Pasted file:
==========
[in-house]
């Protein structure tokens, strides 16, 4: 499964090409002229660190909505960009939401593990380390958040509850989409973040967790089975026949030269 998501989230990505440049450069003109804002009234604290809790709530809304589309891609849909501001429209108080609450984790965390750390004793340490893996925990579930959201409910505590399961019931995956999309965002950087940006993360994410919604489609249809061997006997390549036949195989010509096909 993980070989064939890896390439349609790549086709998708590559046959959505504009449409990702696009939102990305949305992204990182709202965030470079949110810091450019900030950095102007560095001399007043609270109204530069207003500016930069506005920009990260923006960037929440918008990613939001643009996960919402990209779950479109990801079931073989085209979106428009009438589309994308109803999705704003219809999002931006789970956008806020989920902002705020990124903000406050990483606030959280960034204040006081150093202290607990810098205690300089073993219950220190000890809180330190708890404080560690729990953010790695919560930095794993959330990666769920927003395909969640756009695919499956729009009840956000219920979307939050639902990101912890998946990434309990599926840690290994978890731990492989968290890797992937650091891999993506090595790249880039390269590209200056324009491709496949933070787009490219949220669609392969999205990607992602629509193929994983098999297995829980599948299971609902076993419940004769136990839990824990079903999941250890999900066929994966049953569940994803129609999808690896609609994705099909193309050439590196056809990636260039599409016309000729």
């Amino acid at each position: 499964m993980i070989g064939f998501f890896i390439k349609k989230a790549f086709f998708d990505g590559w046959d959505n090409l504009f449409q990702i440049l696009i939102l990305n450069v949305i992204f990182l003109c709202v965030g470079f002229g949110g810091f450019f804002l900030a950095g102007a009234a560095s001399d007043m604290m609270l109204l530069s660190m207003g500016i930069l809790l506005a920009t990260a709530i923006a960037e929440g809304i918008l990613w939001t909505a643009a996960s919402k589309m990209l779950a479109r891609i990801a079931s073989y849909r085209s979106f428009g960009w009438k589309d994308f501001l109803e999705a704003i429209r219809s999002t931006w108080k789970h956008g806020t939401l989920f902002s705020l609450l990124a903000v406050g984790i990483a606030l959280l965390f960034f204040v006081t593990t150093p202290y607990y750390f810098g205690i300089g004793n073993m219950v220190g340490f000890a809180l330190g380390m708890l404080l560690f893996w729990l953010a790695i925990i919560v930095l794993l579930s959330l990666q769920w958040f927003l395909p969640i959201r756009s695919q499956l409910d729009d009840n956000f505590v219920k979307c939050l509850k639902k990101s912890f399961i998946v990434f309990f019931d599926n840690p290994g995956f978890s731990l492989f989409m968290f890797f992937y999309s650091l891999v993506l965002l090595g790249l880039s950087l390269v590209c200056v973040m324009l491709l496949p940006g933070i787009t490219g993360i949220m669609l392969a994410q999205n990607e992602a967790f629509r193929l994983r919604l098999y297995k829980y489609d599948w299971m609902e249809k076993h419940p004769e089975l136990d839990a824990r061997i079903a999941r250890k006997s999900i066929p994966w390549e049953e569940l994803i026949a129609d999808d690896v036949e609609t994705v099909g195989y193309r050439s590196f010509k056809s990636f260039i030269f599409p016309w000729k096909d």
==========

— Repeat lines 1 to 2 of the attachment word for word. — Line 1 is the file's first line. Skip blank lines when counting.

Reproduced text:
[in-house]
């Protein structure tokens, strides 16, 4: 499964090409002229660190909505960009939401593990380390958040509850989409973040967790089975026949030269 998501989230990505440049450069003109804002009234604290809790709530809304589309891609849909501001429209108080609450984790965390750390004793340490893996925990579930959201409910505590399961019931995956999309965002950087940006993360994410919604489609249809061997006997390549036949195989010509096909 993980070989064939890896390439349609790549086709998708590559046959959505504009449409990702696009939102990305949305992204990182709202965030470079949110810091450019900030950095102007560095001399007043609270109204530069207003500016930069506005920009990260923006960037929440918008990613939001643009996960919402990209779950479109990801079931073989085209979106428009009438589309994308109803999705704003219809999002931006789970956008806020989920902002705020990124903000406050990483606030959280960034204040006081150093202290607990810098205690300089073993219950220190000890809180330190708890404080560690729990953010790695919560930095794993959330990666769920927003395909969640756009695919499956729009009840956000219920979307939050639902990101912890998946990434309990599926840690290994978890731990492989968290890797992937650091891999993506090595790249880039390269590209200056324009491709496949933070787009490219949220669609392969999205990607992602629509193929994983098999297995829980599948299971609902076993419940004769136990839990824990079903999941250890999900066929994966049953569940994803129609999808690896609609994705099909193309050439590196056809990636260039599409016309000729």